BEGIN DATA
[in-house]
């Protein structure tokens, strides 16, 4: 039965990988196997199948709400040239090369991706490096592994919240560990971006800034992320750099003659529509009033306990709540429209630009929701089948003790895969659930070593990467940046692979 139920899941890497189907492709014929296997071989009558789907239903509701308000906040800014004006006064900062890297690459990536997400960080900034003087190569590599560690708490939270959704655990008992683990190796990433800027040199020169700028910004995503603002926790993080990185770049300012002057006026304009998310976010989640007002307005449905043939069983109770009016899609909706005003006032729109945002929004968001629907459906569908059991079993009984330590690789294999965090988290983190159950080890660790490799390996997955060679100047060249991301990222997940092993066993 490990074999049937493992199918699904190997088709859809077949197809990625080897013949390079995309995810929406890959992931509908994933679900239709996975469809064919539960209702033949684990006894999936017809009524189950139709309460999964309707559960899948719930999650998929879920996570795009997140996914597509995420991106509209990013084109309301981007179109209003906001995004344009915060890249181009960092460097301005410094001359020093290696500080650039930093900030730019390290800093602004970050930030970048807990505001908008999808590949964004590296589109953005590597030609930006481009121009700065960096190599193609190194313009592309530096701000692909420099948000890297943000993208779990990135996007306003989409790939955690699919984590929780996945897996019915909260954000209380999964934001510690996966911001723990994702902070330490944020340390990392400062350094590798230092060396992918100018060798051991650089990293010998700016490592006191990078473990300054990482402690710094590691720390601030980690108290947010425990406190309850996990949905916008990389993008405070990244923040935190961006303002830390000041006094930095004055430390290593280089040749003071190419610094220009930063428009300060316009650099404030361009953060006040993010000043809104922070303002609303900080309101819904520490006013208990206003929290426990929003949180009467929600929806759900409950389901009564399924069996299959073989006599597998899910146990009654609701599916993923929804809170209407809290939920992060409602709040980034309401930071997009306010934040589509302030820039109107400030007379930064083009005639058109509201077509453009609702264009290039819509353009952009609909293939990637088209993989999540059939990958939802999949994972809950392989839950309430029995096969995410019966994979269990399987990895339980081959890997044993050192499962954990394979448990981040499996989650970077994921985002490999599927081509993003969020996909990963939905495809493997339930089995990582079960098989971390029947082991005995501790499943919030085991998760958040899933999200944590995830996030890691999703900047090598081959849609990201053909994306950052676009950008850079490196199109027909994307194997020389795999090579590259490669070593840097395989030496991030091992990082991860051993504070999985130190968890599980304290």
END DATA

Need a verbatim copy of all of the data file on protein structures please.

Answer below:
[in-house]
């Protein structure tokens, strides 16, 4: 039965990988196997199948709400040239090369991706490096592994919240560990971006800034992320750099003659529509009033306990709540429209630009929701089948003790895969659930070593990467940046692979 139920899941890497189907492709014929296997071989009558789907239903509701308000906040800014004006006064900062890297690459990536997400960080900034003087190569590599560690708490939270959704655990008992683990190796990433800027040199020169700028910004995503603002926790993080990185770049300012002057006026304009998310976010989640007002307005449905043939069983109770009016899609909706005003006032729109945002929004968001629907459906569908059991079993009984330590690789294999965090988290983190159950080890660790490799390996997955060679100047060249991301990222997940092993066993 490990074999049937493992199918699904190997088709859809077949197809990625080897013949390079995309995810929406890959992931509908994933679900239709996975469809064919539960209702033949684990006894999936017809009524189950139709309460999964309707559960899948719930999650998929879920996570795009997140996914597509995420991106509209990013084109309301981007179109209003906001995004344009915060890249181009960092460097301005410094001359020093290696500080650039930093900030730019390290800093602004970050930030970048807990505001908008999808590949964004590296589109953005590597030609930006481009121009700065960096190599193609190194313009592309530096701000692909420099948000890297943000993208779990990135996007306003989409790939955690699919984590929780996945897996019915909260954000209380999964934001510690996966911001723990994702902070330490944020340390990392400062350094590798230092060396992918100018060798051991650089990293010998700016490592006191990078473990300054990482402690710094590691720390601030980690108290947010425990406190309850996990949905916008990389993008405070990244923040935190961006303002830390000041006094930095004055430390290593280089040749003071190419610094220009930063428009300060316009650099404030361009953060006040993010000043809104922070303002609303900080309101819904520490006013208990206003929290426990929003949180009467929600929806759900409950389901009564399924069996299959073989006599597998899910146990009654609701599916993923929804809170209407809290939920992060409602709040980034309401930071997009306010934040589509302030820039109107400030007379930064083009005639058109509201077509453009609702264009290039819509353009952009609909293939990637088209993989999540059939990958939802999949994972809950392989839950309430029995096969995410019966994979269990399987990895339980081959890997044993050192499962954990394979448990981040499996989650970077994921985002490999599927081509993003969020996909990963939905495809493997339930089995990582079960098989971390029947082991005995501790499943919030085991998760958040899933999200944590995830996030890691999703900047090598081959849609990201053909994306950052676009950008850079490196199109027909994307194997020389795999090579590259490669070593840097395989030496991030091992990082991860051993504070999985130190968890599980304290």